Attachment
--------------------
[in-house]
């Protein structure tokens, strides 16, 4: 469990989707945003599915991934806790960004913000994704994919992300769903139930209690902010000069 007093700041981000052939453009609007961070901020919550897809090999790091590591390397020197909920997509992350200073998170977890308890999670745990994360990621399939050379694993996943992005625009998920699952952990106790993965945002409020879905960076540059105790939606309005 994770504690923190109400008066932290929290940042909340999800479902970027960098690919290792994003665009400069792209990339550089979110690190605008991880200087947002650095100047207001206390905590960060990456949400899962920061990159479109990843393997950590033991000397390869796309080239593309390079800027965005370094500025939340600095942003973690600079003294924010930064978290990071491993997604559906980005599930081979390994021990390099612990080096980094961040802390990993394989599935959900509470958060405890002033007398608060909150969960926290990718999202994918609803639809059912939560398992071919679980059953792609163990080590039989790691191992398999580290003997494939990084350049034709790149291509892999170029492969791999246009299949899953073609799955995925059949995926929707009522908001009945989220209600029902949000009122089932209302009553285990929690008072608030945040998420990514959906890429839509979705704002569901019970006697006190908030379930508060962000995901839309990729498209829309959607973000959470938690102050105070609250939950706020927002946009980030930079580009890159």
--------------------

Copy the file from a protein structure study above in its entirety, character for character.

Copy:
[in-house]
């Protein structure tokens, strides 16, 4: 469990989707945003599915991934806790960004913000994704994919992300769903139930209690902010000069 007093700041981000052939453009609007961070901020919550897809090999790091590591390397020197909920997509992350200073998170977890308890999670745990994360990621399939050379694993996943992005625009998920699952952990106790993965945002409020879905960076540059105790939606309005 994770504690923190109400008066932290929290940042909340999800479902970027960098690919290792994003665009400069792209990339550089979110690190605008991880200087947002650095100047207001206390905590960060990456949400899962920061990159479109990843393997950590033991000397390869796309080239593309390079800027965005370094500025939340600095942003973690600079003294924010930064978290990071491993997604559906980005599930081979390994021990390099612990080096980094961040802390990993394989599935959900509470958060405890002033007398608060909150969960926290990718999202994918609803639809059912939560398992071919679980059953792609163990080590039989790691191992398999580290003997494939990084350049034709790149291509892999170029492969791999246009299949899953073609799955995925059949995926929707009522908001009945989220209600029902949000009122089932209302009553285990929690008072608030945040998420990514959906890429839509979705704002569901019970006697006190908030379930508060962000995901839309990729498209829309959607973000959470938690102050105070609250939950706020927002946009980030930079580009890159």